For Botswana athletes kicking the pig-skin, treading the race track or even shooting basket ball hoops is a life and death issue.
With death stalking athletic Covid-19 survivors , the Botswana Football Association (BFA) medical team has put together a set of return to play guidelines to mitigate risks of possible death on the field of play.
This is not paranoia. Myocarditis, a cardiac abnormality associated with sudden cardiac arrest in athletes, has been detected in a large number of Covid-19 patients.
At the ongoing Africa Cup of Nations, athletes such as Gabon striker Pierre-Emerick Aubemeyang and his compatriot Mario Lemina who had recovered from Covid-19 were forced to go back to parent clubs after tests showed they had heart lesions.
The BFA return to play guidelines however come across as a farce. Indications are that if Aubemeyang and Lamina were plying their trade in Botswana, it is almost certain that they would have slipped through the BFA return to play safety net.
Since Botswana’s football started, almost all 16 Premier league clubs have postponed their games due to players testing positive for the virus. Sunday Standard Sports investigations have revealed that most have been released from their sickbeds straight to the playing field, with hardly a minor check up, let alone organ scans.
Masitaoka medical doctor, Kelebogile Selatlhwa confirmed that they release players immediately after isolation without conducting tests for the respiratory system or organ health.
Despite the BFA return to play guidelines, with local football teams constrained by limited resources, players health care does not go beyond handing out supplements to boost their immune system. “Most teams do not have the means to offer players proper medical check-ups after isolation to ensure they do not have side effects especially heart complications,” Selatlhwa said.
Speaking to the issue of Covid-19 and its effect on the heart, the head of the Botswana Football Association (BFA) medical team, Lone Bagwasi confirmed that corona virus causes respiratory inflammation. He said this leads to an inflammatory cascade which may affect different systems in the body mostly the lungs, heart, kidneys, stomach, muscles and bones.
He however explained that there are different degrees to the covid-19 symptoms which may help indicate if a player may suffer from any side effects. He says the symptoms are characterised as being moderate, mild and severe symptoms.
“Mild or self-limiting symptoms may use oxygen leading to life- support. While moderate and severe it is where many- a- times people get infection of the heart also known as Myocarditis , however, it does not mean it may not occur on the mild stages of covid-19 like how we see our players after isolation,’’ Bagwasi said.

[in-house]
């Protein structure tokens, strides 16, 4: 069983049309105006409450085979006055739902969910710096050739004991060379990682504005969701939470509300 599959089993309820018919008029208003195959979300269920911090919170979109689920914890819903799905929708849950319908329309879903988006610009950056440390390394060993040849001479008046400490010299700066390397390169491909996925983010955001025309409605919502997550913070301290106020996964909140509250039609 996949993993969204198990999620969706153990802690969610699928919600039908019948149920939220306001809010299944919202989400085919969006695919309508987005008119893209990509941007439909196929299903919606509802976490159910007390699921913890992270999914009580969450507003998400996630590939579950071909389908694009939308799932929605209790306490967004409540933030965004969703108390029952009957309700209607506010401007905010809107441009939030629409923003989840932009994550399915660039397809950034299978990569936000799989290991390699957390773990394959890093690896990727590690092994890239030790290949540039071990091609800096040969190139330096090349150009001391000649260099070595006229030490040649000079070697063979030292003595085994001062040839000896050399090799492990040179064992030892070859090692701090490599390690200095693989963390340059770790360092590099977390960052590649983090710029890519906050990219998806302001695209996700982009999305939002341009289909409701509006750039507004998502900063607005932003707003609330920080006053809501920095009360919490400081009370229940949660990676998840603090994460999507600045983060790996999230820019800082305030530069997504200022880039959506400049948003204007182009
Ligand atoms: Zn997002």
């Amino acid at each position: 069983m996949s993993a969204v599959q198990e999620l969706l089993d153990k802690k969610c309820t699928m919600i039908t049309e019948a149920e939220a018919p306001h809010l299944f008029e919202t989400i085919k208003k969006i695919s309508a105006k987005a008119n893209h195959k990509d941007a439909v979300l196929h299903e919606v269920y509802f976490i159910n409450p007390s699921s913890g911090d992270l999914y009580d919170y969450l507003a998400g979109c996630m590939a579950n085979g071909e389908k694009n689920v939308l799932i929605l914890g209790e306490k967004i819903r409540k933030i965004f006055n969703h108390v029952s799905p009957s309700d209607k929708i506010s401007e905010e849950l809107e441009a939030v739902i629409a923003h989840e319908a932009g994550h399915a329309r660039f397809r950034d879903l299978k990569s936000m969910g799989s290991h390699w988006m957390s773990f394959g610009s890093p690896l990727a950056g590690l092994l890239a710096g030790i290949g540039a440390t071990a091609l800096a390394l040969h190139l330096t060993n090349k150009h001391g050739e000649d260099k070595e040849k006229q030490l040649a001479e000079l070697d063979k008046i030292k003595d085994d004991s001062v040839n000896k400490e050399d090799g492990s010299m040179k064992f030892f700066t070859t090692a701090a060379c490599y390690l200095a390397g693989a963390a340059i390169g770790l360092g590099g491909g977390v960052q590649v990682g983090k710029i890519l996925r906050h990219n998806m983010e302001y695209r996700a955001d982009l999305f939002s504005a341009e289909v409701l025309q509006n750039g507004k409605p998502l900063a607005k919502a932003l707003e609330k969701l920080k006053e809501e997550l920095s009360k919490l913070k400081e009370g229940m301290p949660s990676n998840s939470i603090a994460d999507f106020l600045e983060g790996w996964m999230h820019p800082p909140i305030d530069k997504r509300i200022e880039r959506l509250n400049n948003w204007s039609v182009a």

“The heart and the lungs are mostly engaged during physical activities to pump blood around the body and to deliver oxygen to the working muscles. With the heart infected, it may lead to a change in heart beat leading to high intensity rhythm which may cause cardiac arrest,” he said. He said players who are affected with myocarditis should not be allowed to participate in high intensity games.
“After 10 days of isolation one has to go through a gradual process which includes individual training for a week, second stage will be to resume training with ones clubs’ members. These two weeks of training are to allow the body to adopt. Post infection players may need to do an x-ray or a CTC scan which can give a better picture also an ECG or ECO can be recommended but all this can be done if there are resources. If one is in a resource limited setting something still needs to be done to allow players to be fit enough to play a high intensity game,” Bagwasi pointed out.
In addition he said simple cardiac screening can be done, looking at the severity of the symptoms. A basic ECG can be done if there are signs of myocarditis, before return to play once cleared then he can play. In cases of moderate to severe symptoms, players can do an ECO and graduate the player within the two weeks period of self-trails. Nonetheless, if tests post positive findings, player has to rest until cleared to play again, which may take three to six months to settle.
“Where we are with all this, there should be a regulated way in which things are done. We have guidelines which we have given to administrators. The BFL also recently signed our covid-19 protocols so that being said, they have to follow them. If not followed accordingly players health will suffer,” he said.
The return to play guidelines by the BFA medical team states that in case any team delegate is infected by covid-19 they should be subjected to local public health guideline, exempted immediately from football activities, upon recovery from the virus; they will undergo a gradual four week return to play program.
Guided by athlete tolerance to activity, players with positive imaging findings or cardiac markers will be out of play for no less than 3 months. This player will be subject to a medical examination (Physical assessment, blood tests including cardiac markers, chest radiography, ECG and an echo-cardiogram for cases of server COVID-19 infection before they can be cleared to return to play.
Any team that violates this arrangement may be subject to disciplinary hearing by the BFA adding that any team not meeting minimum compliance requirements as described (PCMA, regular screening and infection control) should not be allowed to resume football activities.
Even though with all this rules and regulations set in place it seems they are not being followed. According to one club which chose to comment on animosity, Covid-19 is now viewed just like an ordinary injury in the field of play.